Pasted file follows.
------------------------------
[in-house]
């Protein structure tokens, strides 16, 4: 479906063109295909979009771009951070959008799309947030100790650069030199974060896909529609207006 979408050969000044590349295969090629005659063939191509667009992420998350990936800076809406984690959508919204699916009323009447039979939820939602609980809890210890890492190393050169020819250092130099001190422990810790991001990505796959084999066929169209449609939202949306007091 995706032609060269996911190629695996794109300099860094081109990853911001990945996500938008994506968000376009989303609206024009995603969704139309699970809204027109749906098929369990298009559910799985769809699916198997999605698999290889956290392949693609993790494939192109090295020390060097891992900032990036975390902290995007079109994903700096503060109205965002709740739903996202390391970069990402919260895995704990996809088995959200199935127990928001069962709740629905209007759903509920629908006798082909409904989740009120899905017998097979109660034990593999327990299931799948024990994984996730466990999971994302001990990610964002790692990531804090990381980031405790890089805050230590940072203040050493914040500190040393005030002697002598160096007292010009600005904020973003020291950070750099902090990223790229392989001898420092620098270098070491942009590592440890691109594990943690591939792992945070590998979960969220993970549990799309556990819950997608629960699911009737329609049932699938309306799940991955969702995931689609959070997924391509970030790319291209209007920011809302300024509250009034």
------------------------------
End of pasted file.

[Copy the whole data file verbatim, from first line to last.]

[in-house]
């Protein structure tokens, strides 16, 4: 479906063109295909979009771009951070959008799309947030100790650069030199974060896909529609207006 979408050969000044590349295969090629005659063939191509667009992420998350990936800076809406984690959508919204699916009323009447039979939820939602609980809890210890890492190393050169020819250092130099001190422990810790991001990505796959084999066929169209449609939202949306007091 995706032609060269996911190629695996794109300099860094081109990853911001990945996500938008994506968000376009989303609206024009995603969704139309699970809204027109749906098929369990298009559910799985769809699916198997999605698999290889956290392949693609993790494939192109090295020390060097891992900032990036975390902290995007079109994903700096503060109205965002709740739903996202390391970069990402919260895995704990996809088995959200199935127990928001069962709740629905209007759903509920629908006798082909409904989740009120899905017998097979109660034990593999327990299931799948024990994984996730466990999971994302001990990610964002790692990531804090990381980031405790890089805050230590940072203040050493914040500190040393005030002697002598160096007292010009600005904020973003020291950070750099902090990223790229392989001898420092620098270098070491942009590592440890691109594990943690591939792992945070590998979960969220993970549990799309556990819950997608629960699911009737329609049932699938309306799940991955969702995931689609959070997924391509970030790319291209209007920011809302300024509250009034």